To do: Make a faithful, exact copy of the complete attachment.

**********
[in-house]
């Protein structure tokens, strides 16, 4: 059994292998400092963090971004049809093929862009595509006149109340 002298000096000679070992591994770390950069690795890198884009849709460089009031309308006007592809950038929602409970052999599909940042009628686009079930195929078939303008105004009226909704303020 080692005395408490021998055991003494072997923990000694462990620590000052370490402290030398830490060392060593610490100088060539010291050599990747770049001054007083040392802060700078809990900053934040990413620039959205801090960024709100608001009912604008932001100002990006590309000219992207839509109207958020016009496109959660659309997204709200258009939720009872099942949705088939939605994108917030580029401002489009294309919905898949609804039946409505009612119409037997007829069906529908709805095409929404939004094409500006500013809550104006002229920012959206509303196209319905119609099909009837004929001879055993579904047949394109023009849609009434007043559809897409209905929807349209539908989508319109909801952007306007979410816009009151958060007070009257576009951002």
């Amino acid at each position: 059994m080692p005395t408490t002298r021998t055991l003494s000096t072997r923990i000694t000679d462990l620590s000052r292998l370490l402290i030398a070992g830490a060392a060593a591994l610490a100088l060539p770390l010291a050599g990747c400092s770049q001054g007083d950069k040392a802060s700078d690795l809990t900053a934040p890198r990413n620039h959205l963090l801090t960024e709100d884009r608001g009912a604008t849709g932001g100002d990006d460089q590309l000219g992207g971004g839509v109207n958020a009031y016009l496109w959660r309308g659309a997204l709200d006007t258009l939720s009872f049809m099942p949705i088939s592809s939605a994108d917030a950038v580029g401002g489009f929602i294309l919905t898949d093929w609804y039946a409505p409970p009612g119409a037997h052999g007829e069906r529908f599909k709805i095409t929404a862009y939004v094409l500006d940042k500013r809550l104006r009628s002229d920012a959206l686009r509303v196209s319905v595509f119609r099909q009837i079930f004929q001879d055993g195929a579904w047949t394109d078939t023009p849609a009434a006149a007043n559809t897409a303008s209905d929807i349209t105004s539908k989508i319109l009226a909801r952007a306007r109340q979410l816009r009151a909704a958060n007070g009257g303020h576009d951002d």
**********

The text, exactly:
[in-house]
């Protein structure tokens, strides 16, 4: 059994292998400092963090971004049809093929862009595509006149109340 002298000096000679070992591994770390950069690795890198884009849709460089009031309308006007592809950038929602409970052999599909940042009628686009079930195929078939303008105004009226909704303020 080692005395408490021998055991003494072997923990000694462990620590000052370490402290030398830490060392060593610490100088060539010291050599990747770049001054007083040392802060700078809990900053934040990413620039959205801090960024709100608001009912604008932001100002990006590309000219992207839509109207958020016009496109959660659309997204709200258009939720009872099942949705088939939605994108917030580029401002489009294309919905898949609804039946409505009612119409037997007829069906529908709805095409929404939004094409500006500013809550104006002229920012959206509303196209319905119609099909009837004929001879055993579904047949394109023009849609009434007043559809897409209905929807349209539908989508319109909801952007306007979410816009009151958060007070009257576009951002």
């Amino acid at each position: 059994m080692p005395t408490t002298r021998t055991l003494s000096t072997r923990i000694t000679d462990l620590s000052r292998l370490l402290i030398a070992g830490a060392a060593a591994l610490a100088l060539p770390l010291a050599g990747c400092s770049q001054g007083d950069k040392a802060s700078d690795l809990t900053a934040p890198r990413n620039h959205l963090l801090t960024e709100d884009r608001g009912a604008t849709g932001g100002d990006d460089q590309l000219g992207g971004g839509v109207n958020a009031y016009l496109w959660r309308g659309a997204l709200d006007t258009l939720s009872f049809m099942p949705i088939s592809s939605a994108d917030a950038v580029g401002g489009f929602i294309l919905t898949d093929w609804y039946a409505p409970p009612g119409a037997h052999g007829e069906r529908f599909k709805i095409t929404a862009y939004v094409l500006d940042k500013r809550l104006r009628s002229d920012a959206l686009r509303v196209s319905v595509f119609r099909q009837i079930f004929q001879d055993g195929a579904w047949t394109d078939t023009p849609a009434a006149a007043n559809t897409a303008s209905d929807i349209t105004s539908k989508i319109l009226a909801r952007a306007r109340q979410l816009r009151a909704a958060n007070g009257g303020h576009d951002d």